7. Spend more time outdoors and try to be more active

Every medical professional in the world will encourage exercise when it comes to improving mental health. But, if you’ve ever suffered from a mental illness such as anxiety or depression, you’ll know that getting up and going for a run is much easier said than done.

If exercising regularly seems like an impossibility or even just too much of a chore, take small steps by trying to spend some time outdoors every day.

Fact: Did you know, Irish people spend on average 5.3 hours sitting every single day?


8. Meditate

Over the past few years, meditation has become common practice for many Irish people. It has a number of benefits, especially with regards to mental health. Practicing mindfulness and meditation can stimulate grey matter in your brain; a part of the central nervous system associated with processing information. Research has found that meditation is like exercise for your brain and can help improve your memory, empathy, sense of self and provides stress relief.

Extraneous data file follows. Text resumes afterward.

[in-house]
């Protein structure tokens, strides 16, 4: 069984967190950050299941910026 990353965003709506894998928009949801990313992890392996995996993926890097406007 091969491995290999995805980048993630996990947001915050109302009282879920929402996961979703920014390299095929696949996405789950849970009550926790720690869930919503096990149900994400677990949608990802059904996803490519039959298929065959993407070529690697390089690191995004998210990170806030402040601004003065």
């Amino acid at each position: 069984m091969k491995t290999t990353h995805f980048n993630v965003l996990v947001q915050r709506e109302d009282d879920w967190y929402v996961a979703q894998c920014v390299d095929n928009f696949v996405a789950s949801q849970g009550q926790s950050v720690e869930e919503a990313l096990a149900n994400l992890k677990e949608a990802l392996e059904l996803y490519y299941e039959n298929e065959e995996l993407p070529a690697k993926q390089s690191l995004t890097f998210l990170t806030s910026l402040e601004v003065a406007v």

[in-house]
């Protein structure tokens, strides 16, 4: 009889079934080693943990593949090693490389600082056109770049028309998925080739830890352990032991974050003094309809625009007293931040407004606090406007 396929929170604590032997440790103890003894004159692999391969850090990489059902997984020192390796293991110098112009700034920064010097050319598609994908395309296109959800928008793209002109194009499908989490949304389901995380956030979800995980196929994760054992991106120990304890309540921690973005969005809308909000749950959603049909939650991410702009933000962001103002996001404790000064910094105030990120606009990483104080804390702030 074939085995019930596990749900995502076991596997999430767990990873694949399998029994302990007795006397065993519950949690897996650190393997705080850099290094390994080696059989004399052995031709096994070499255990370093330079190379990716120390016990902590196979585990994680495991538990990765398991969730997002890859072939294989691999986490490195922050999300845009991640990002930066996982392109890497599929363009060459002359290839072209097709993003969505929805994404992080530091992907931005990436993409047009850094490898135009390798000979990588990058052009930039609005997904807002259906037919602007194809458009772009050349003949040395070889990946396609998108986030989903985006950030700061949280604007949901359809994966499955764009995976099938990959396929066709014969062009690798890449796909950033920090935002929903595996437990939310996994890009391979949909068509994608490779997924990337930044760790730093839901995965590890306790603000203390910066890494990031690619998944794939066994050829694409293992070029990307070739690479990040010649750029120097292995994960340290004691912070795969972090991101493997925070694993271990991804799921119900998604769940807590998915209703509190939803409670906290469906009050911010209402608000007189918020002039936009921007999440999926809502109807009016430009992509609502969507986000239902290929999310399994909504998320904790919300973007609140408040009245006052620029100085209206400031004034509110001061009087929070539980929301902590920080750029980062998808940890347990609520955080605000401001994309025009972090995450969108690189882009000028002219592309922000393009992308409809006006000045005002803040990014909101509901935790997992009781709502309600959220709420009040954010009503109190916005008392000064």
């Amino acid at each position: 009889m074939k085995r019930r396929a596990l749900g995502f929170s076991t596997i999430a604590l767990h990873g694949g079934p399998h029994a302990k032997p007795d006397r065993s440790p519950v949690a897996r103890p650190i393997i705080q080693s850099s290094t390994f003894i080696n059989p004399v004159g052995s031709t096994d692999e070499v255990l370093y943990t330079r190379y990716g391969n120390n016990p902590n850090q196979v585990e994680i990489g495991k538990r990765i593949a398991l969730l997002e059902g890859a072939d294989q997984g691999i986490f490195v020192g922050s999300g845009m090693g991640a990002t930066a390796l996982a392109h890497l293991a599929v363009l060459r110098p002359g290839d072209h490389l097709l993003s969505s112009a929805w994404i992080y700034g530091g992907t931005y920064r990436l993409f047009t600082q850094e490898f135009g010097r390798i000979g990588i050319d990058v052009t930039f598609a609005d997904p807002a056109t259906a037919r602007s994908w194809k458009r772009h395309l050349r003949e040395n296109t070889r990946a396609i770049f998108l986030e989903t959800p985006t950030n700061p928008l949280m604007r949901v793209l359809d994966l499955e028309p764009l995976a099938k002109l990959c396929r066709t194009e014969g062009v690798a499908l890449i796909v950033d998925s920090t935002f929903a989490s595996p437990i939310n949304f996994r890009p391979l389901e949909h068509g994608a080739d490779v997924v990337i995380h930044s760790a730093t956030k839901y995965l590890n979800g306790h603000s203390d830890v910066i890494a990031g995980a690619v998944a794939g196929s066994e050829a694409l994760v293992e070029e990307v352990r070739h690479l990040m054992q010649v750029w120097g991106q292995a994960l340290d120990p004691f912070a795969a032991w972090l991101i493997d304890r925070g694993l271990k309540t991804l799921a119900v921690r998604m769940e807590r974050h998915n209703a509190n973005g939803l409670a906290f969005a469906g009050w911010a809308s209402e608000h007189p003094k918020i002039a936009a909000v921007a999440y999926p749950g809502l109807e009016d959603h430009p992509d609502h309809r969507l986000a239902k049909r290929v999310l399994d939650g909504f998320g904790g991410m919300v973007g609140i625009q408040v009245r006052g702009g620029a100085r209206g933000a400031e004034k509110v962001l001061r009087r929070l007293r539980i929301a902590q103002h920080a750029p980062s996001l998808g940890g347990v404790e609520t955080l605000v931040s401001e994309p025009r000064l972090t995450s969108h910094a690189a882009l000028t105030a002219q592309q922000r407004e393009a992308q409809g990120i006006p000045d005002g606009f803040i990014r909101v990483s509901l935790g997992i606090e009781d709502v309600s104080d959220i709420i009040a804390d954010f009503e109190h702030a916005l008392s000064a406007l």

There are plenty of local meditation classes you can attend but if that seems like too much of a commitment, there are many meditation apps and audiobooks you can use to practice on your own.


9. Track your mood and focus on the positives

Buy a diary or planner or just open up a word document and record your mood or feelings each day. This can be extremely helpful when it comes to figuring out what triggers depressive or anxious feelings.

It also gives you a chance to evaluate your feelings, take stock and see that there are good days, among the bad. Often when we’re feeling down, we can get blinded by negative emotions. Having record of your mood will act as evidence that there are sometimes highs among the lows and you can start to focus on those.


10. Say yes more

When you’re feeling down, it’s easy to get trapped inside your comfort zone and avoid things that seem too scary or overwhelming. However, from doing this you can end up in a cycle where nothing changes and nothing improves.